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Alena Minchenia

and political changes and encompasses a continuum from protests’ supporters to activists. The second factor relates to participation in protests as a professional activity and includes such actors as journalists, civil right defenders, experts, and

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Introduction

War Veterans and the Construction of Citizenship Categories

Nikkie Wiegink, Ralph Sprenkels, and Birgitte Refslund Sørensen

citizenship. Our studies draw attention to patriotism and participation in a particular armed struggle as markers for inclusion in the polity (see Metsola, this section), which broadens the analysis of identity markers often associated with citizenship such as

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Introduction

The Generative Power of Political Emotions

Mette-Louise Johansen, Therese Sandrup, and Nerina Weiss

Abstract

Moral outrage has until now been conceptualized as a call to action, a reaction to injustice and transgressions, and a forceful motor for democratic participation, acts of civil disobedience, and violent and illicit action. This introduction goes beyond linear causality between trigger events, political emotions, and actions to explore moral outrage as it is experienced and expressed in contexts of political violence, providing a better understanding of that emotion’s generic power. Moral outrage is here understood as a multidimensional emotion that may occur momentarily and instantly, and exist as an enduring process and being-in-the-world, based on intergenerational experiences of violence, state histories, or local contexts of fear and anxiety. Because it appears in the intersubjective field, moral outrage is central for identity politics and social positioning, so we show how moral outrage may be a prism to investigate and understand social processes such as mobilization, collectivities, moral positioning and responsiveness, and political violence.

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Rwandan Women No More

Female Génocidaires in the Aftermath of the 1994 Rwandan Genocide

Erin Jessee

Since the 1994 Rwandan genocide, the current government has arrested approximately 130,000 civilians who were suspected of criminal responsibility. An estimated 2,000 were women, a cohort that remains rarely researched through an ethnographic lens. This article begins to address this oversight by analyzing ethnographic encounters with 8 confessed or convicted female génocidaires from around Rwanda. These encounters reveal that female génocidaires believe they endure gender-based discrimination for having violated taboos that determine appropriate conduct for Rwandan women. However, only female génocidaires with minimal education, wealth, and social capital referenced this gender-based discrimination to minimize their crimes and assert claims of victimization. Conversely, female elites who helped incite the genocide framed their victimization in terms of political betrayal and victor’s justice. This difference is likely informed by the female elites’ participation in the political processes that made the genocide possible, as well as historical precedence for leniency where female elites are concerned.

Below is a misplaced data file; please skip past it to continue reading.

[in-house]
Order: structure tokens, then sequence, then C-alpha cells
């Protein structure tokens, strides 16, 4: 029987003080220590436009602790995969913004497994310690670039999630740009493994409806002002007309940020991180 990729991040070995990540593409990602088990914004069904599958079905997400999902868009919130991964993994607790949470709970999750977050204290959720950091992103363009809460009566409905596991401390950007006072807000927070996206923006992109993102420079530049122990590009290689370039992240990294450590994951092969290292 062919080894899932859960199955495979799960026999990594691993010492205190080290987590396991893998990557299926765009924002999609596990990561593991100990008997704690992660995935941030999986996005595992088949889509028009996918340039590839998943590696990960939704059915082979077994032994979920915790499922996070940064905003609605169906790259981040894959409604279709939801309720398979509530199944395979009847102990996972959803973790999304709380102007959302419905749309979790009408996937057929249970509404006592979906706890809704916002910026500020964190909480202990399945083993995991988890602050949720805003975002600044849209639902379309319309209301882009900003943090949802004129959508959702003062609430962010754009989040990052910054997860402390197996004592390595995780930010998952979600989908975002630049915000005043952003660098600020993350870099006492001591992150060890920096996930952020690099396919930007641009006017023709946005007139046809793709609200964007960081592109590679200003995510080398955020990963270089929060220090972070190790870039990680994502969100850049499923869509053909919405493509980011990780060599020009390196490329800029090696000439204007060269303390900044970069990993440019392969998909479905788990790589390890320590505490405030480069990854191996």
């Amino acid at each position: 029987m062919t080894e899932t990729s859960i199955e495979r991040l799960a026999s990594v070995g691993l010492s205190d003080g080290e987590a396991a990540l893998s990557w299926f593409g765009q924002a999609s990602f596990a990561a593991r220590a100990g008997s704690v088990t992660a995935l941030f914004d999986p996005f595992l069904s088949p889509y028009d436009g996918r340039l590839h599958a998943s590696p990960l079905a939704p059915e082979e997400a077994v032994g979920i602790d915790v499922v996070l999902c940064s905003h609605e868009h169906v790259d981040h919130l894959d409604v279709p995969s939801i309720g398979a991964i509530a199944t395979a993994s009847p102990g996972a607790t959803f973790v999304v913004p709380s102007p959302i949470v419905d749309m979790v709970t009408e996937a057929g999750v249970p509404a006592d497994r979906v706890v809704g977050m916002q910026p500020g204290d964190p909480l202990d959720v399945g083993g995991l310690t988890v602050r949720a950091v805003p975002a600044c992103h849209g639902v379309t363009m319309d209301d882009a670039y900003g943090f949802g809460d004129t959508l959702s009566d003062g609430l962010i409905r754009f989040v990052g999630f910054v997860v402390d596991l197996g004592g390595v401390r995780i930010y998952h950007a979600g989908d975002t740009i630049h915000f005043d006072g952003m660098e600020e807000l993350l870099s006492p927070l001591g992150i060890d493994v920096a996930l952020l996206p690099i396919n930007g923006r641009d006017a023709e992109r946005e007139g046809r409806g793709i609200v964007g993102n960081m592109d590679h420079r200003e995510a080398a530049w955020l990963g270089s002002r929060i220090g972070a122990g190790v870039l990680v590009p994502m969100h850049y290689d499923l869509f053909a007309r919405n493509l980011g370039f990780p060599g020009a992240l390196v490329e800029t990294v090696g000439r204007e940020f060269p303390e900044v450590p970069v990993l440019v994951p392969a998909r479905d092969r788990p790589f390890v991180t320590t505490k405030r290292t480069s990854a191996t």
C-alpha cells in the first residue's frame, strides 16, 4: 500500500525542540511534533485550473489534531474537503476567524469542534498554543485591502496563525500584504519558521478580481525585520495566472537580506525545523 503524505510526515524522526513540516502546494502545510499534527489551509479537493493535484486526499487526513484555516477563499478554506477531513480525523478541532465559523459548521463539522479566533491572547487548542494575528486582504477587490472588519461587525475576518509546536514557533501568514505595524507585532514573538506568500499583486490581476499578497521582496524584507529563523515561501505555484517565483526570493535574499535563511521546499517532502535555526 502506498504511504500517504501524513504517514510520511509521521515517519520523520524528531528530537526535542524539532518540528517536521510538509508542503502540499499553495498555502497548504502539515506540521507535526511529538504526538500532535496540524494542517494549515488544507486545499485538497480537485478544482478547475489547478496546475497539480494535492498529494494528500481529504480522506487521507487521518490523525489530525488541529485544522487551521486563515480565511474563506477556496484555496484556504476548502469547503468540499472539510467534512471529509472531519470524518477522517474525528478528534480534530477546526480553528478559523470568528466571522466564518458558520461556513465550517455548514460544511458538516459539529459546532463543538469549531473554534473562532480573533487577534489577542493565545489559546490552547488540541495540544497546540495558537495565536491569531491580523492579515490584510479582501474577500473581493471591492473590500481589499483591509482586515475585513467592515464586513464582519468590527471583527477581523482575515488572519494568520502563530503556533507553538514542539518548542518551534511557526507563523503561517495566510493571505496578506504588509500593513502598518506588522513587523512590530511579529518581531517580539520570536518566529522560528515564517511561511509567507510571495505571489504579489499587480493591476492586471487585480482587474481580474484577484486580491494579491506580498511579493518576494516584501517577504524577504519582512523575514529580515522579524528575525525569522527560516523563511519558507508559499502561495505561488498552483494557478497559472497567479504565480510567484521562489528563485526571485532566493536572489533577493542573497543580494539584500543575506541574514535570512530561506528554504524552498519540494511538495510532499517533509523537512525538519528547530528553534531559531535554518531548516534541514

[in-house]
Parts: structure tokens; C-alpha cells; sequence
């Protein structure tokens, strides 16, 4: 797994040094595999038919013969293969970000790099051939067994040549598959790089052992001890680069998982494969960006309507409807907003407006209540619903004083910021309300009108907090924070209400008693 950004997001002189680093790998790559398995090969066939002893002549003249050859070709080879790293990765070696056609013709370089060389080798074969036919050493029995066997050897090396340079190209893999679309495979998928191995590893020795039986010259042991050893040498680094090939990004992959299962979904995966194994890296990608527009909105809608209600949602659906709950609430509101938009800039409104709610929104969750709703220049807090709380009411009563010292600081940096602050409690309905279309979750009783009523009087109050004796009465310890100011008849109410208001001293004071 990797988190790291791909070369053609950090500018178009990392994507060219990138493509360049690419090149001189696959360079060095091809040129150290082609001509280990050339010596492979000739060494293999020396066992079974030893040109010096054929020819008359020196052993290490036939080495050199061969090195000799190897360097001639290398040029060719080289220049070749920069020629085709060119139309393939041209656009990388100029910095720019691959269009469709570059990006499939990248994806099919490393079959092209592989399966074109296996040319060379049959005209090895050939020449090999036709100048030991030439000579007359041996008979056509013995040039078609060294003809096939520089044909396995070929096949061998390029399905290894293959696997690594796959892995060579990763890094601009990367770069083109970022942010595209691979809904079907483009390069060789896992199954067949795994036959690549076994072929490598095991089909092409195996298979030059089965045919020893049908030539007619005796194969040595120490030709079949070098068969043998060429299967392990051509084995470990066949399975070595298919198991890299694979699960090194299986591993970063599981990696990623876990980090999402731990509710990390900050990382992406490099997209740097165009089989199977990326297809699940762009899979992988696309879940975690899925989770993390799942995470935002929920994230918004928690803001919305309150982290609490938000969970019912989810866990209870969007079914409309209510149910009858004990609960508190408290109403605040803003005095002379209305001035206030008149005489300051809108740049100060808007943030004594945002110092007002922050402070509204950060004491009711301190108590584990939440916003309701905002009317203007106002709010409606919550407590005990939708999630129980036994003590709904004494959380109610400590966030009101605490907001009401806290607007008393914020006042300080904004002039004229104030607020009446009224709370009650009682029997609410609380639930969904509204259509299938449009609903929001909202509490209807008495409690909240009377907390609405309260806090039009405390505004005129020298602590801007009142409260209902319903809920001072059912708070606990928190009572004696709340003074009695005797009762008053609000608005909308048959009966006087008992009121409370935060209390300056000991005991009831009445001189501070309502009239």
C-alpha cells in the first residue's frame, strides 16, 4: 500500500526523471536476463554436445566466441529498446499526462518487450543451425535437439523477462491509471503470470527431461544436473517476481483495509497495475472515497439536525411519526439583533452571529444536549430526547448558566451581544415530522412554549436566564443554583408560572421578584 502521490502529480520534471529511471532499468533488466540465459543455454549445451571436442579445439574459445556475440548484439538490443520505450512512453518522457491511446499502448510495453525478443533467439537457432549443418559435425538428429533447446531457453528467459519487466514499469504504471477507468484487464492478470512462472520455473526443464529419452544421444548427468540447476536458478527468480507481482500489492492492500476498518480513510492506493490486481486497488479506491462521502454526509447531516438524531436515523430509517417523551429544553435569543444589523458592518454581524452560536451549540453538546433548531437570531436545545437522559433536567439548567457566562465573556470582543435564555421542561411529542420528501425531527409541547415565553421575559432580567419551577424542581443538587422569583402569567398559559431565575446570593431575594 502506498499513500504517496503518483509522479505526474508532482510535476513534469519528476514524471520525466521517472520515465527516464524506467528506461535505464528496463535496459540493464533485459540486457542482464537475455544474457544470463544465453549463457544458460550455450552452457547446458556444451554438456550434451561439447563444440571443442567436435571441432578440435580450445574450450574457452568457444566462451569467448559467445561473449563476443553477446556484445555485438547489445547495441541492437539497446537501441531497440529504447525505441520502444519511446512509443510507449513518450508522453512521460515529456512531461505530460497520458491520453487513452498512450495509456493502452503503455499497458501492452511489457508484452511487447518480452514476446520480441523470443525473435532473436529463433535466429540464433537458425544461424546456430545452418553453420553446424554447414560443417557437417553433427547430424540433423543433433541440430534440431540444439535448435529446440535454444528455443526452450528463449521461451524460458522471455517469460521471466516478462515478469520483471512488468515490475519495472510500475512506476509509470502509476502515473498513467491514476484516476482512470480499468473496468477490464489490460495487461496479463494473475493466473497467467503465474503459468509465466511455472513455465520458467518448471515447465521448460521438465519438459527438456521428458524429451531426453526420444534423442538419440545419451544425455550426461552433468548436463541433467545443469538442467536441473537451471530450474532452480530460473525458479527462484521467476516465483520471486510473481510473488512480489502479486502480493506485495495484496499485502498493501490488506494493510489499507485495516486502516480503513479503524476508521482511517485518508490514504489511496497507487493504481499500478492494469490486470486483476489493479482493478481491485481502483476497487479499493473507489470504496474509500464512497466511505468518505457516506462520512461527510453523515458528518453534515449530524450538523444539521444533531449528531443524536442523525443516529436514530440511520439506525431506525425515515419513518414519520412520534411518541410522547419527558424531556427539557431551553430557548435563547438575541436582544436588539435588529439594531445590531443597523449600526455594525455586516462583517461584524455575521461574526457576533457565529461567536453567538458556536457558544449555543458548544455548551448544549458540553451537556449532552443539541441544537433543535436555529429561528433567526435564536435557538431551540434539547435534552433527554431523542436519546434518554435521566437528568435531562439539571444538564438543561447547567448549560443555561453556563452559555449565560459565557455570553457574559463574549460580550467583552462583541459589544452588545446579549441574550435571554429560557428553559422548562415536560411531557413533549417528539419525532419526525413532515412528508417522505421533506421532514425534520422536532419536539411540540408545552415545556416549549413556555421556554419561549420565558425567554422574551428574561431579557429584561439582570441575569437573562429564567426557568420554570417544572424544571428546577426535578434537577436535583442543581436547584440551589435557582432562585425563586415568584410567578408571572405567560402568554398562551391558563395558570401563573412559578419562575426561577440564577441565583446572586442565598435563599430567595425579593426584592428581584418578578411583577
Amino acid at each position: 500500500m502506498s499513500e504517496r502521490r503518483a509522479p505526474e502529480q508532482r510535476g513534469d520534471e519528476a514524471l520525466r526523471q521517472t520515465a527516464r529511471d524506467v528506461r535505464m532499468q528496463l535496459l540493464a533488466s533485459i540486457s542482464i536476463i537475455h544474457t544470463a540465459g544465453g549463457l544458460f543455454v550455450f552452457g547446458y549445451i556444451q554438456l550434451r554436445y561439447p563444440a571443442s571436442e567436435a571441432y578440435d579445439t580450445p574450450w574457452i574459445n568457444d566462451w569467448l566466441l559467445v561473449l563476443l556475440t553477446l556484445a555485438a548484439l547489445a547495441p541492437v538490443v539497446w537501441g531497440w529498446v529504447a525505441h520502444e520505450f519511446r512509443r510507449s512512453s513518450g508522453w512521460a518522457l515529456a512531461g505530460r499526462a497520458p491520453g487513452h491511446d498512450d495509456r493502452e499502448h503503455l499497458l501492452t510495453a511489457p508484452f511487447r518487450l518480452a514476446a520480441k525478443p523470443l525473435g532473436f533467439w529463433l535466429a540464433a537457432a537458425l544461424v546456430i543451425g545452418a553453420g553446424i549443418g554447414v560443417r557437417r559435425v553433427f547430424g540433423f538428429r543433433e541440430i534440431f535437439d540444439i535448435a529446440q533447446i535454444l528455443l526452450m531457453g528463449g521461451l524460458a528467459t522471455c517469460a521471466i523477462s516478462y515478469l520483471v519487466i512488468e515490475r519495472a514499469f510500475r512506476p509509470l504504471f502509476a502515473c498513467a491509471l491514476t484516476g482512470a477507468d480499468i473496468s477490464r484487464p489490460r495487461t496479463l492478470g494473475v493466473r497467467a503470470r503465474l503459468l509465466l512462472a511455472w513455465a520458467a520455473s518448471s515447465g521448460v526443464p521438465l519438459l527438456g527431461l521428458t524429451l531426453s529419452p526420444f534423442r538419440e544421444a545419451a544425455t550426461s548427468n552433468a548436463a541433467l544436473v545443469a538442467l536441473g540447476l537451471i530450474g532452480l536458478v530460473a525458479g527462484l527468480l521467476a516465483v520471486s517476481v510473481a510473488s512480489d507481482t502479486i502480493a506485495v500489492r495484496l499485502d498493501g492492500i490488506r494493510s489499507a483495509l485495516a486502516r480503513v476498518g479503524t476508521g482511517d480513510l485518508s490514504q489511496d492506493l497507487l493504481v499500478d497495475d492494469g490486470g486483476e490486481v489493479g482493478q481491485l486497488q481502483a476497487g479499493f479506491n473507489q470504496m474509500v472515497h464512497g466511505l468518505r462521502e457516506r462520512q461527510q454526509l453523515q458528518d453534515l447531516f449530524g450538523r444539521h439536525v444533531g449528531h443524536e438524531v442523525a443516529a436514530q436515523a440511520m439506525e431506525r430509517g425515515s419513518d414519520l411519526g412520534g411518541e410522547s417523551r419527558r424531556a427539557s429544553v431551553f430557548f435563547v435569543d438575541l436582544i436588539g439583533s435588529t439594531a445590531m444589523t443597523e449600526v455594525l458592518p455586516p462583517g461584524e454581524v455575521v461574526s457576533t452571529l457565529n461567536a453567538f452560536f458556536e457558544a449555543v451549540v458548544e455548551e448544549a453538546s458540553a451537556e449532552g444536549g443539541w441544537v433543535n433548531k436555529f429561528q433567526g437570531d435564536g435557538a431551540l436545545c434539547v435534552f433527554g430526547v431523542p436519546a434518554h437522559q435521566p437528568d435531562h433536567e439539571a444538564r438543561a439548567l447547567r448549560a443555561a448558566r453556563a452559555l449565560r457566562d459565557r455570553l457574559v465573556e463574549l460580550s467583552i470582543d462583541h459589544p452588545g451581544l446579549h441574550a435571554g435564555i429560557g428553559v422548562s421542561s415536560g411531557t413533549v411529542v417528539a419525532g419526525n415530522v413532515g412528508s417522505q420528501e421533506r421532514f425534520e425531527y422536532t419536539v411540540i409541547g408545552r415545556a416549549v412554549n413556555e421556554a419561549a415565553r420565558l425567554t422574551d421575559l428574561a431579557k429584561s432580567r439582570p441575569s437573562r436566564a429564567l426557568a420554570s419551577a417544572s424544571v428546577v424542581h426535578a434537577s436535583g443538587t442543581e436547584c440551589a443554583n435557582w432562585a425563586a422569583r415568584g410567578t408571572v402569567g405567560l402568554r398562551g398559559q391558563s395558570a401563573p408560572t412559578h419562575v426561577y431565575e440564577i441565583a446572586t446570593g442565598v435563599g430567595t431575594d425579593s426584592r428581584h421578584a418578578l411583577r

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Pac'Stão versus the City of Police

Contentious Activism Facing Megaprojects, Authoritarianism, and Violence

Einar Braathen

and asks what happens to community activism when the state brings a large-scale urban development program to a socially disadvantaged area (e.g., the favelas), where the official policy of the government is “social participation” in any development

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Unbecoming Veteranship

Convicted Military Officers in Post-authoritarian Argentina

Eva van Roekel and Valentina Salvi

). However, the often-contradicting outcomes of war show that military citizenship as a “state of exception” largely creates unstable and volatile domains of action and participation ( Trundle 2012b: 360 ), sometimes creating spaces of leverage for claiming

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Adopting a Resistance Lens

An Exploration of Power and Legitimacy in Transitional Justice

Julie Bernath and Sandra Rubli

were reprimanded for having failed to conform to the expectations toward their participation in the proceedings. When civil parties expressed feelings of revenge and anger in Case 001, some judicial officials at the ECCC required them not only to

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Invisible Veterans

Defeated Militants and Enduring Revolutionary Social Values in Dhufar, Oman

Alice Wilson

Participation in organized political violence creates lasting material and social legacies for veteran combatants. Insights into how state authorities, veterans, and other citizens create former combatant identities have mostly emerged from

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The Debts of War

Bifurcated Veterans’ Mobilization and Political Order in Post-settlement El Salvador

Ralph Sprenkels

approach. Acknowledging that armed movements produce “histories and legacies [that] shape the nature and quality of [postwar] rule” (Southall 2013: 1), I explore how wartime participation might provide a platform for political mobilization in post

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Introduction

Post-Conflict Dynamics in Bosnia-Herzegovina: Identities, Nationalization, and Missing Bodies

Katerina Seraïdari

people can be socioeconomically empowered during or after the explosion of violence. The place of women in society is, for example, influenced by war. Speaking about the participation of Greek women in the Civil War from 1946 to 1949, Janet Hart (1996